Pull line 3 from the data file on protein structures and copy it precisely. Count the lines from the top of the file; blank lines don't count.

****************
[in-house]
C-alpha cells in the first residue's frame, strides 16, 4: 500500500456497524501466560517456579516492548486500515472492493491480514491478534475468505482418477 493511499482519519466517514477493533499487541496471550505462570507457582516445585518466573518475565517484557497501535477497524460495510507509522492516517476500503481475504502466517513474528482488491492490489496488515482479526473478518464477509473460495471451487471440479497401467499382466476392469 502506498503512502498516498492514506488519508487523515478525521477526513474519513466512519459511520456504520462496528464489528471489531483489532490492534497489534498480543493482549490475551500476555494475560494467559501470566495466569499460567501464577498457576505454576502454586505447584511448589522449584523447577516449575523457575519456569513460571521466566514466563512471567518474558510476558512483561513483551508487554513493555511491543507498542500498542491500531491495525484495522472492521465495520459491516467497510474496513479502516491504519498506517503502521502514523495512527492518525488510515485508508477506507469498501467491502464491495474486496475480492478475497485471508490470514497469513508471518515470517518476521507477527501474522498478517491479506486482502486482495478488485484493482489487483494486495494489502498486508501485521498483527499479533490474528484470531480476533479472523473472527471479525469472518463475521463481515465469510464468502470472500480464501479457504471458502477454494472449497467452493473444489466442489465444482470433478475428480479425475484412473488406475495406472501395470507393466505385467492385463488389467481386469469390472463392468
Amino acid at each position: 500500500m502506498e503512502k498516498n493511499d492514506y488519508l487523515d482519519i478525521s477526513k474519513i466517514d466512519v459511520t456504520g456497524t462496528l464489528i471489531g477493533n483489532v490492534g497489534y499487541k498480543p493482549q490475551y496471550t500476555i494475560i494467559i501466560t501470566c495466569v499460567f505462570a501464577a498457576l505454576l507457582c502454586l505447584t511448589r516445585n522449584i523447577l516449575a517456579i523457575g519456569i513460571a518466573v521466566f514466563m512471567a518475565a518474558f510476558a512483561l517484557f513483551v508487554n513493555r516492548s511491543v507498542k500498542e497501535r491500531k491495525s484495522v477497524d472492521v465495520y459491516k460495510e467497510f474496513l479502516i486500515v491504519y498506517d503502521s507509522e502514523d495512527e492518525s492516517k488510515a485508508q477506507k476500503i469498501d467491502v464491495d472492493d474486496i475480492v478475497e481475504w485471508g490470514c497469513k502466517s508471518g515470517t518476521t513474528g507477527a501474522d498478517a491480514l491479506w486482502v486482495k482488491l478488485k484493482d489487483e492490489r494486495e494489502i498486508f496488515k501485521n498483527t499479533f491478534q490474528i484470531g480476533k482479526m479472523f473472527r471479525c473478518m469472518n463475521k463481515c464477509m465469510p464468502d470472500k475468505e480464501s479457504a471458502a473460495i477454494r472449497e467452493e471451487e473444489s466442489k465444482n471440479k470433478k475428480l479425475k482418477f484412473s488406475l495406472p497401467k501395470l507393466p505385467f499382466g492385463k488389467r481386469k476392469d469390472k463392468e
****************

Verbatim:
Amino acid at each position: 500500500m502506498e503512502k498516498n493511499d492514506y488519508l487523515d482519519i478525521s477526513k474519513i466517514d466512519v459511520t456504520g456497524t462496528l464489528i471489531g477493533n483489532v490492534g497489534y499487541k498480543p493482549q490475551y496471550t500476555i494475560i494467559i501466560t501470566c495466569v499460567f505462570a501464577a498457576l505454576l507457582c502454586l505447584t511448589r516445585n522449584i523447577l516449575a517456579i523457575g519456569i513460571a518466573v521466566f514466563m512471567a518475565a518474558f510476558a512483561l517484557f513483551v508487554n513493555r516492548s511491543v507498542k500498542e497501535r491500531k491495525s484495522v477497524d472492521v465495520y459491516k460495510e467497510f474496513l479502516i486500515v491504519y498506517d503502521s507509522e502514523d495512527e492518525s492516517k488510515a485508508q477506507k476500503i469498501d467491502v464491495d472492493d474486496i475480492v478475497e481475504w485471508g490470514c497469513k502466517s508471518g515470517t518476521t513474528g507477527a501474522d498478517a491480514l491479506w486482502v486482495k482488491l478488485k484493482d489487483e492490489r494486495e494489502i498486508f496488515k501485521n498483527t499479533f491478534q490474528i484470531g480476533k482479526m479472523f473472527r471479525c473478518m469472518n463475521k463481515c464477509m465469510p464468502d470472500k475468505e480464501s479457504a471458502a473460495i477454494r472449497e467452493e471451487e473444489s466442489k465444482n471440479k470433478k475428480l479425475k482418477f484412473s488406475l495406472p497401467k501395470l507393466p505385467f499382466g492385463k488389467r481386469k476392469d469390472k463392468e